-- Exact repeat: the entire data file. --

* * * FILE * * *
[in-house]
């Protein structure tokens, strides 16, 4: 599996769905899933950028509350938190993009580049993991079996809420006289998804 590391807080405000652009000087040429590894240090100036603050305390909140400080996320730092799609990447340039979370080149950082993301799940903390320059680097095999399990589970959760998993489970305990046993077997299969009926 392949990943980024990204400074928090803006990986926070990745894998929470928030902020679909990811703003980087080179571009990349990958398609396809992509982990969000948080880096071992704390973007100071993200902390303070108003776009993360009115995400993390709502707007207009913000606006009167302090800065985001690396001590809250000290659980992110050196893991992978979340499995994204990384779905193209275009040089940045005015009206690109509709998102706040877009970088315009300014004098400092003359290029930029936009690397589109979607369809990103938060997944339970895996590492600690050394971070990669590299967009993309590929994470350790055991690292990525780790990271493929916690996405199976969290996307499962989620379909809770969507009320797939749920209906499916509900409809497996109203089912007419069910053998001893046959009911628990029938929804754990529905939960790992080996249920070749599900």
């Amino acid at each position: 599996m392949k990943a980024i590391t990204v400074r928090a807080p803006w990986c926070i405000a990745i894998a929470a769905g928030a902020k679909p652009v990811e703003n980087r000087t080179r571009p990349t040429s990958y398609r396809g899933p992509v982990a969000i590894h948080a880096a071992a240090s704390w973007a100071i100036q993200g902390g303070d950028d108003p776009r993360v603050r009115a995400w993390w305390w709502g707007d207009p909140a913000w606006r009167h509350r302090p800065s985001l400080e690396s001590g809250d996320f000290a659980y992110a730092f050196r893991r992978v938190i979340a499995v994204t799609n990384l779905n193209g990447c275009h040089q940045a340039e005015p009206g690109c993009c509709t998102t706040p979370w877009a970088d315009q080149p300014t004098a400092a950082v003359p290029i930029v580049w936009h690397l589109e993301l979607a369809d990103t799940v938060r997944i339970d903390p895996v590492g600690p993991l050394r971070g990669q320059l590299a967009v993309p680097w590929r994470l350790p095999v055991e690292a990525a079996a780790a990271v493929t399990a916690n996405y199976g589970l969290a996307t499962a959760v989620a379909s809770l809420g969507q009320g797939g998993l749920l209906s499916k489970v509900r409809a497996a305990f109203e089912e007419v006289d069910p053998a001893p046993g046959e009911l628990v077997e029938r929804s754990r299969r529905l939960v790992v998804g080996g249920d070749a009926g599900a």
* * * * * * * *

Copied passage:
[in-house]
């Protein structure tokens, strides 16, 4: 599996769905899933950028509350938190993009580049993991079996809420006289998804 590391807080405000652009000087040429590894240090100036603050305390909140400080996320730092799609990447340039979370080149950082993301799940903390320059680097095999399990589970959760998993489970305990046993077997299969009926 392949990943980024990204400074928090803006990986926070990745894998929470928030902020679909990811703003980087080179571009990349990958398609396809992509982990969000948080880096071992704390973007100071993200902390303070108003776009993360009115995400993390709502707007207009913000606006009167302090800065985001690396001590809250000290659980992110050196893991992978979340499995994204990384779905193209275009040089940045005015009206690109509709998102706040877009970088315009300014004098400092003359290029930029936009690397589109979607369809990103938060997944339970895996590492600690050394971070990669590299967009993309590929994470350790055991690292990525780790990271493929916690996405199976969290996307499962989620379909809770969507009320797939749920209906499916509900409809497996109203089912007419069910053998001893046959009911628990029938929804754990529905939960790992080996249920070749599900």
């Amino acid at each position: 599996m392949k990943a980024i590391t990204v400074r928090a807080p803006w990986c926070i405000a990745i894998a929470a769905g928030a902020k679909p652009v990811e703003n980087r000087t080179r571009p990349t040429s990958y398609r396809g899933p992509v982990a969000i590894h948080a880096a071992a240090s704390w973007a100071i100036q993200g902390g303070d950028d108003p776009r993360v603050r009115a995400w993390w305390w709502g707007d207009p909140a913000w606006r009167h509350r302090p800065s985001l400080e690396s001590g809250d996320f000290a659980y992110a730092f050196r893991r992978v938190i979340a499995v994204t799609n990384l779905n193209g990447c275009h040089q940045a340039e005015p009206g690109c993009c509709t998102t706040p979370w877009a970088d315009q080149p300014t004098a400092a950082v003359p290029i930029v580049w936009h690397l589109e993301l979607a369809d990103t799940v938060r997944i339970d903390p895996v590492g600690p993991l050394r971070g990669q320059l590299a967009v993309p680097w590929r994470l350790p095999v055991e690292a990525a079996a780790a990271v493929t399990a916690n996405y199976g589970l969290a996307t499962a959760v989620a379909s809770l809420g969507q009320g797939g998993l749920l209906s499916k489970v509900r409809a497996a305990f109203e089912e007419v006289d069910p053998a001893p046993g046959e009911l628990v077997e029938r929804s754990r299969r529905l939960v790992v998804g080996g249920d070749a009926g599900a």